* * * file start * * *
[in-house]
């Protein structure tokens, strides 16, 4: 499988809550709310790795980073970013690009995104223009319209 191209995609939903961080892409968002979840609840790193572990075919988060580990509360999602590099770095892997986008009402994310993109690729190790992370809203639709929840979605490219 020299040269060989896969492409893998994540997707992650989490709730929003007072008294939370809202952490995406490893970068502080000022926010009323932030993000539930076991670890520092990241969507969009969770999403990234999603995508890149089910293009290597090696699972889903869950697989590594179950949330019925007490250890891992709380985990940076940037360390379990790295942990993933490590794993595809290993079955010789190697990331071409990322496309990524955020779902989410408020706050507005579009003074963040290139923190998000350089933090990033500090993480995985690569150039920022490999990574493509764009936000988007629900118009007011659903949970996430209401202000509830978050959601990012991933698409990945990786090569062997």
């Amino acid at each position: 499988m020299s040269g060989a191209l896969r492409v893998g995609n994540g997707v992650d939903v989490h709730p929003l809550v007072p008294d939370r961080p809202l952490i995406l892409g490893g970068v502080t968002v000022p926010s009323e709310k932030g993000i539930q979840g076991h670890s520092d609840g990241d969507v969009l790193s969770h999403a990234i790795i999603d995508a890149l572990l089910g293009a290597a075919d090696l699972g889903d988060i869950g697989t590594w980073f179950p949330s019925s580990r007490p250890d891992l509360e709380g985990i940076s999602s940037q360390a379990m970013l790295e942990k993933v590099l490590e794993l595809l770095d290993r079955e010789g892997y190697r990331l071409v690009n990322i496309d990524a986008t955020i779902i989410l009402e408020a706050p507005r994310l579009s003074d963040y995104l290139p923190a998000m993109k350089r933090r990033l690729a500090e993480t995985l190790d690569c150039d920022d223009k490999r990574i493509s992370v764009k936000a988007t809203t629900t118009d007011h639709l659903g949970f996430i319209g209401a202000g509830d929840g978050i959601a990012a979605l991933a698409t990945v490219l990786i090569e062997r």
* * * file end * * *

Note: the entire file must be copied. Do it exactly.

[in-house]
């Protein structure tokens, strides 16, 4: 499988809550709310790795980073970013690009995104223009319209 191209995609939903961080892409968002979840609840790193572990075919988060580990509360999602590099770095892997986008009402994310993109690729190790992370809203639709929840979605490219 020299040269060989896969492409893998994540997707992650989490709730929003007072008294939370809202952490995406490893970068502080000022926010009323932030993000539930076991670890520092990241969507969009969770999403990234999603995508890149089910293009290597090696699972889903869950697989590594179950949330019925007490250890891992709380985990940076940037360390379990790295942990993933490590794993595809290993079955010789190697990331071409990322496309990524955020779902989410408020706050507005579009003074963040290139923190998000350089933090990033500090993480995985690569150039920022490999990574493509764009936000988007629900118009007011659903949970996430209401202000509830978050959601990012991933698409990945990786090569062997």
């Amino acid at each position: 499988m020299s040269g060989a191209l896969r492409v893998g995609n994540g997707v992650d939903v989490h709730p929003l809550v007072p008294d939370r961080p809202l952490i995406l892409g490893g970068v502080t968002v000022p926010s009323e709310k932030g993000i539930q979840g076991h670890s520092d609840g990241d969507v969009l790193s969770h999403a990234i790795i999603d995508a890149l572990l089910g293009a290597a075919d090696l699972g889903d988060i869950g697989t590594w980073f179950p949330s019925s580990r007490p250890d891992l509360e709380g985990i940076s999602s940037q360390a379990m970013l790295e942990k993933v590099l490590e794993l595809l770095d290993r079955e010789g892997y190697r990331l071409v690009n990322i496309d990524a986008t955020i779902i989410l009402e408020a706050p507005r994310l579009s003074d963040y995104l290139p923190a998000m993109k350089r933090r990033l690729a500090e993480t995985l190790d690569c150039d920022d223009k490999r990574i493509s992370v764009k936000a988007t809203t629900t118009d007011h639709l659903g949970f996430i319209g209401a202000g509830d929840g978050i959601a990012a979605l991933a698409t990945v490219l990786i090569e062997r």